In short, remote learning places a heavy burden on our students. So, how can we not only support students with weaknesses in executive function, but also help all students feel success in remote learning? Although we are all learning new strategies as we go, here are some suggestions:  

  • Apply the same explicit, systematic instruction of study skills (the management of materials, time and language) in-person as you would in a remote setting. 
    • Time and materials management: To give students a sense of time and order in your class, create an “opening slide” on a Google Slides or PowerPoint presentation that has the day, date, class and reminder for materials for the day. Then have another slide with the agenda for the day. This system mirrors what you might have written on the board in your classroom. Repeating this process every day will help to build and establish an opening routine with your students and help them activate for your class. Posting and reviewing an agenda also helps support students’ memory and create a predictable pattern so students know what to expect, which can reduce anxiety.
    • Materials management: Helping students organize their digital files is just as important as helping them organize a physical binder. With a physical binder, teachers can help students create clearly labeled sections and direct them to put specific papers in certain sections of the binder. The same thinking applies to digital files. Be specific about how you, as the teacher, want students to organize their digital files, including naming conventions for folders, subfolders, and files. For more details and suggestions about what this could look like in a Google Classroom, please see this additional resource. Helping students keep their digital files organized not only supports students’ effort, but it also gives them an organizational system that can help them to feel less overwhelmed.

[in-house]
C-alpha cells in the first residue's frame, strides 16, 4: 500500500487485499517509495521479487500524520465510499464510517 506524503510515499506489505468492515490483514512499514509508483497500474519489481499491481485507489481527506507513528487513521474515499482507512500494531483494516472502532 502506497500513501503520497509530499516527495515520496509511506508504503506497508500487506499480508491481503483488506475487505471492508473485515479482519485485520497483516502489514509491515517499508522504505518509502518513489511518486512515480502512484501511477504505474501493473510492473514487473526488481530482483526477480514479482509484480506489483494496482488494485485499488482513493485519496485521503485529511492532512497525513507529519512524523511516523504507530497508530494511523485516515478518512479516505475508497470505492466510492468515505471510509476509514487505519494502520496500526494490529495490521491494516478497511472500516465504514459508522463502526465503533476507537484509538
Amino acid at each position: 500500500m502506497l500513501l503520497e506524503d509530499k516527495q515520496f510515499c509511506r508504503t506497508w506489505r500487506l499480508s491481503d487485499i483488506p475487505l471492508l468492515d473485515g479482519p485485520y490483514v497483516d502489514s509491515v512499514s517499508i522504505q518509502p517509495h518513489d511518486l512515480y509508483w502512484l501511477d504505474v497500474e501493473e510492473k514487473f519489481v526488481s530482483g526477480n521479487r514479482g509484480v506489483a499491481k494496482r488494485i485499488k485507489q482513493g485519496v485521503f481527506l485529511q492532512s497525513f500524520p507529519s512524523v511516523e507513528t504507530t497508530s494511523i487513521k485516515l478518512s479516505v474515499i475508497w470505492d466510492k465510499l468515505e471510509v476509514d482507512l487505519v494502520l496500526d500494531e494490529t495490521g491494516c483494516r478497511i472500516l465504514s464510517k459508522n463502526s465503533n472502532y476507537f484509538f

• Management of language and information: Think about all the ways students are receiving information from teachers: emails; announcements on a Google Classroom stream, Canvas platform, or Seesaw stream; posts on a Google Site; weekly summaries on a Google Doc with links to click on, etc. Navigating all the different sources of information and then determining what to do and how to prioritize tasks becomes challenging for students who struggle with executive function. Deciding on one way to communicate with your students is important. Creating a system as a grade level team or school is even better to  streamline the language and information being presented to students.  

References

Newhall, P. W. (2012). Executive function: Foundations for learning and teaching. In P. W. Newhall (Ed.), Language-based teaching series. Prides Crossing, MA: Landmark School Outreach Program.

Kate currently works as an Outreach consultant where she partners with schools in different capacities to help support students with language-based learning disabilities. Previously, Kate taught algebra I, language-arts tutorials, and student advocates at Landmark High School. Kate was also a special educator at a public middle school and public charter high school where she taught small group math classes and managed a caseload of students. While working at the public charter high school, Kate was also a special education department head and then an assistant principal. Kate holds a BA from Colby College with a major in human development and minor in mathematics, and she earned her master’s degree in special education from Simmons University.